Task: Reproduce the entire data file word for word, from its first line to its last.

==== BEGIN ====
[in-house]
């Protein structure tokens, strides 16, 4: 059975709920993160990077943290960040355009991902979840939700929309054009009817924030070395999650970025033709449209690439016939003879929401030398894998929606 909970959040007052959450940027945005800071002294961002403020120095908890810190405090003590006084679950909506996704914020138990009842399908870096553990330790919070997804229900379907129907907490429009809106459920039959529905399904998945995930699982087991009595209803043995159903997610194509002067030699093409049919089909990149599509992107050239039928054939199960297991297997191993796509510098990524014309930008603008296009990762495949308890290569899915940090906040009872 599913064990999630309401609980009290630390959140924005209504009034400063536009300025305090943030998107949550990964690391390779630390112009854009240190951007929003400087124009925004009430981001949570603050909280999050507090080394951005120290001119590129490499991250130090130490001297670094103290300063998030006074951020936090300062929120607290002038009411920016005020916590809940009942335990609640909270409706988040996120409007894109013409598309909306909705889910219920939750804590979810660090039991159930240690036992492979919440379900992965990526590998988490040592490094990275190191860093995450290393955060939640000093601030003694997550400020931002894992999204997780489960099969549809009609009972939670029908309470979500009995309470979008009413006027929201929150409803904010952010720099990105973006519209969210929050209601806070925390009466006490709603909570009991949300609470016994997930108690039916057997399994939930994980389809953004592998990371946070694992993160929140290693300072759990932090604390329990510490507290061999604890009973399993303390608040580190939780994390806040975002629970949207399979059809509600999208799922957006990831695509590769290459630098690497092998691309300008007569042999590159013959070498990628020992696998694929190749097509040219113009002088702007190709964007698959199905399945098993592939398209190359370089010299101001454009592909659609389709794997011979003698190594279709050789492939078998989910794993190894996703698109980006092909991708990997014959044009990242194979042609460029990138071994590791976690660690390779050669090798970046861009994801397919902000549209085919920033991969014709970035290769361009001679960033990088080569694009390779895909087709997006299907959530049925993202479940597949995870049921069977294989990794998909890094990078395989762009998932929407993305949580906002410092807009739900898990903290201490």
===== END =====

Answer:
[in-house]
């Protein structure tokens, strides 16, 4: 059975709920993160990077943290960040355009991902979840939700929309054009009817924030070395999650970025033709449209690439016939003879929401030398894998929606 909970959040007052959450940027945005800071002294961002403020120095908890810190405090003590006084679950909506996704914020138990009842399908870096553990330790919070997804229900379907129907907490429009809106459920039959529905399904998945995930699982087991009595209803043995159903997610194509002067030699093409049919089909990149599509992107050239039928054939199960297991297997191993796509510098990524014309930008603008296009990762495949308890290569899915940090906040009872 599913064990999630309401609980009290630390959140924005209504009034400063536009300025305090943030998107949550990964690391390779630390112009854009240190951007929003400087124009925004009430981001949570603050909280999050507090080394951005120290001119590129490499991250130090130490001297670094103290300063998030006074951020936090300062929120607290002038009411920016005020916590809940009942335990609640909270409706988040996120409007894109013409598309909306909705889910219920939750804590979810660090039991159930240690036992492979919440379900992965990526590998988490040592490094990275190191860093995450290393955060939640000093601030003694997550400020931002894992999204997780489960099969549809009609009972939670029908309470979500009995309470979008009413006027929201929150409803904010952010720099990105973006519209969210929050209601806070925390009466006490709603909570009991949300609470016994997930108690039916057997399994939930994980389809953004592998990371946070694992993160929140290693300072759990932090604390329990510490507290061999604890009973399993303390608040580190939780994390806040975002629970949207399979059809509600999208799922957006990831695509590769290459630098690497092998691309300008007569042999590159013959070498990628020992696998694929190749097509040219113009002088702007190709964007698959199905399945098993592939398209190359370089010299101001454009592909659609389709794997011979003698190594279709050789492939078998989910794993190894996703698109980006092909991708990997014959044009990242194979042609460029990138071994590791976690660690390779050669090798970046861009994801397919902000549209085919920033991969014709970035290769361009001679960033990088080569694009390779895909087709997006299907959530049925993202479940597949995870049921069977294989990794998909890094990078395989762009998932929407993305949580906002410092807009739900898990903290201490």